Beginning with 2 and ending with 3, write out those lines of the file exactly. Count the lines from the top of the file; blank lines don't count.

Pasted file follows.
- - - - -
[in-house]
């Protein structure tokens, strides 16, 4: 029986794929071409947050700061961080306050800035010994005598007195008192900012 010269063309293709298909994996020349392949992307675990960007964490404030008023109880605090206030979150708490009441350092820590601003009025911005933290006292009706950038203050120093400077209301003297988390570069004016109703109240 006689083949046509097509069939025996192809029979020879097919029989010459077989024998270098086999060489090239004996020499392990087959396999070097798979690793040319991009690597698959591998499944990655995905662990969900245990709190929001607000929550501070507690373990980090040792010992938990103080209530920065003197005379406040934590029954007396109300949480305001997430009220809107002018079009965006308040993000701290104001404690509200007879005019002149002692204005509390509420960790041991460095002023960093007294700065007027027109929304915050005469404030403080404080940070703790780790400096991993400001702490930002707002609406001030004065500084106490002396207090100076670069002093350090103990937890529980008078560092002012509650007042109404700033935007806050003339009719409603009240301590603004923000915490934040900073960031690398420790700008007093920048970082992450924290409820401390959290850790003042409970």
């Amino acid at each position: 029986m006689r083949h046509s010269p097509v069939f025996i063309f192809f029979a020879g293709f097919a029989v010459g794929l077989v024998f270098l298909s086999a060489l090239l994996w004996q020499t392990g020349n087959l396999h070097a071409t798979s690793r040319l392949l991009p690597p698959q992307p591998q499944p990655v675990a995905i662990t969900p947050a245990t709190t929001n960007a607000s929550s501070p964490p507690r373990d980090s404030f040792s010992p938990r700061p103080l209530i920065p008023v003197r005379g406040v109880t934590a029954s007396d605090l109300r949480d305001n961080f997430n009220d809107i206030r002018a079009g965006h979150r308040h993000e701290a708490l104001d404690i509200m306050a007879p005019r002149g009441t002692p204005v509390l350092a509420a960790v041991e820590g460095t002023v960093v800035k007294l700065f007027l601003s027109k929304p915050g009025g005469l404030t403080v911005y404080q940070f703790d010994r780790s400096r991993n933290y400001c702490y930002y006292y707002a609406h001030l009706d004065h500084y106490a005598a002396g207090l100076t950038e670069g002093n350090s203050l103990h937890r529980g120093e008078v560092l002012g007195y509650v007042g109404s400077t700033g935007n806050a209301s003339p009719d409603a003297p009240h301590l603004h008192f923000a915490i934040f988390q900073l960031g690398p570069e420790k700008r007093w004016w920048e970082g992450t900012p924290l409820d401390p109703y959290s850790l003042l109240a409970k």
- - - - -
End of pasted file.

């Protein structure tokens, strides 16, 4: 029986794929071409947050700061961080306050800035010994005598007195008192900012 010269063309293709298909994996020349392949992307675990960007964490404030008023109880605090206030979150708490009441350092820590601003009025911005933290006292009706950038203050120093400077209301003297988390570069004016109703109240 006689083949046509097509069939025996192809029979020879097919029989010459077989024998270098086999060489090239004996020499392990087959396999070097798979690793040319991009690597698959591998499944990655995905662990969900245990709190929001607000929550501070507690373990980090040792010992938990103080209530920065003197005379406040934590029954007396109300949480305001997430009220809107002018079009965006308040993000701290104001404690509200007879005019002149002692204005509390509420960790041991460095002023960093007294700065007027027109929304915050005469404030403080404080940070703790780790400096991993400001702490930002707002609406001030004065500084106490002396207090100076670069002093350090103990937890529980008078560092002012509650007042109404700033935007806050003339009719409603009240301590603004923000915490934040900073960031690398420790700008007093920048970082992450924290409820401390959290850790003042409970």
């Amino acid at each position: 029986m006689r083949h046509s010269p097509v069939f025996i063309f192809f029979a020879g293709f097919a029989v010459g794929l077989v024998f270098l298909s086999a060489l090239l994996w004996q020499t392990g020349n087959l396999h070097a071409t798979s690793r040319l392949l991009p690597p698959q992307p591998q499944p990655v675990a995905i662990t969900p947050a245990t709190t929001n960007a607000s929550s501070p964490p507690r373990d980090s404030f040792s010992p938990r700061p103080l209530i920065p008023v003197r005379g406040v109880t934590a029954s007396d605090l109300r949480d305001n961080f997430n009220d809107i206030r002018a079009g965006h979150r308040h993000e701290a708490l104001d404690i509200m306050a007879p005019r002149g009441t002692p204005v509390l350092a509420a960790v041991e820590g460095t002023v960093v800035k007294l700065f007027l601003s027109k929304p915050g009025g005469l404030t403080v911005y404080q940070f703790d010994r780790s400096r991993n933290y400001c702490y930002y006292y707002a609406h001030l009706d004065h500084y106490a005598a002396g207090l100076t950038e670069g002093n350090s203050l103990h937890r529980g120093e008078v560092l002012g007195y509650v007042g109404s400077t700033g935007n806050a209301s003339p009719d409603a003297p009240h301590l603004h008192f923000a915490i934040f988390q900073l960031g690398p570069e420790k700008r007093w004016w920048e970082g992450t900012p924290l409820d401390p109703y959290s850790l003042l109240a409970k």